Creating and Maintaining a Module Repository
A simple repository
The most basic way to set up a remote repository is to simply point an anonymous FTP server to any working SWORD module installation (i.e. if /usr/share/sword works for your front-ends, then expose this directory via your FTP server and your module repository is done).
All our frontends should be able then to access this repository and download your modules.
Complete layout of a larger module repository
In order to deal with all ways the various front-ends use our module repository the following should be provided:
An echo of the mods.d and modules area as found under any Sword module area on your system (e.g. ~/.sword) a directory with zipped modules for JSword derived front-ends. This can also serve as a repository for smaller devices without integrated module manager.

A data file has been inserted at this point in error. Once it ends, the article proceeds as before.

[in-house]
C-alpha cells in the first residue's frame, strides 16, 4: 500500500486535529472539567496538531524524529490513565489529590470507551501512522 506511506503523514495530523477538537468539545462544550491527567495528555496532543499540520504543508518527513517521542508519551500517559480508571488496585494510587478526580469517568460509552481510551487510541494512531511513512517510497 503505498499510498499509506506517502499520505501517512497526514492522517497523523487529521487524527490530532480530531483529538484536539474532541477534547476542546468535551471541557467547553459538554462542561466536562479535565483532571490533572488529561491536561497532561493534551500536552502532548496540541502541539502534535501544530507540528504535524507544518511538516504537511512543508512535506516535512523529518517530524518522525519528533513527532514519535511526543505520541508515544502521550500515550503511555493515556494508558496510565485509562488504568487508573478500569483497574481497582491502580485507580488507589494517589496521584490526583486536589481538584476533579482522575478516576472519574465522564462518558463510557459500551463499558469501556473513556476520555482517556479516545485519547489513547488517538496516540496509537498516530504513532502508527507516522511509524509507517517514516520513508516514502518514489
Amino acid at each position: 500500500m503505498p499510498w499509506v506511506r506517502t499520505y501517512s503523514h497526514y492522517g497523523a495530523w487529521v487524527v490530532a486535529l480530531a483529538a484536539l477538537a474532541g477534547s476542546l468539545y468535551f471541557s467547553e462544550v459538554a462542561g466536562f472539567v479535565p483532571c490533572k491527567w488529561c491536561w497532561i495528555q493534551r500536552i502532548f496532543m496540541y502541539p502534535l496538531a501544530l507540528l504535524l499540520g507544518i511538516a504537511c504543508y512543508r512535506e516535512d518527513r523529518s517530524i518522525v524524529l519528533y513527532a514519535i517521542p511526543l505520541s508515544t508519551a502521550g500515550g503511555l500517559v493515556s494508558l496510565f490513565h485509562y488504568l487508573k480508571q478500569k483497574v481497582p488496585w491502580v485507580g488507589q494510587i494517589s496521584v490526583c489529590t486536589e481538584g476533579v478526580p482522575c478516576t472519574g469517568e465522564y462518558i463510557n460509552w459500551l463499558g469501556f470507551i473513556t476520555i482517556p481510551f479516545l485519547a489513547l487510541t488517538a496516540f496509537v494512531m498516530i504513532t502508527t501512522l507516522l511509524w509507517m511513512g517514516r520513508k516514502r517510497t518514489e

This needs to be accessible either via FTP or via HTTP, preferentially by both. FTP is more reliable for a variety of reasons.
To optimize a repository with a larger number of modules, the mods.d.tar.g archive file of the mods.d directory can be created. The repository will work fine without this but adding the file will speed up use of the repository for remote users.
tar czvf mods.d.tar.gz mods.d/*
Registering your repository with CrossWire
Most front-ends can install modules from a number of repositories. All recognised repositories are listed in Module Repositories. These repositories are well established with CrossWire and are maintained by various developers. If you or your organisation have set up your own repository, please announce it on the mailing list (firstname.lastname@example.org).
From libsword-1.5.12 onwards the module manager will also be able to load dynamically a list of active and accepted repositories. To enable your repository for this list please contact CrossWire. We will then decide whether we will list your repository as endorsed by us.
- Access Denied: The Practice and Policy of Global Internet Filtering (Information Revolution and Global Politics).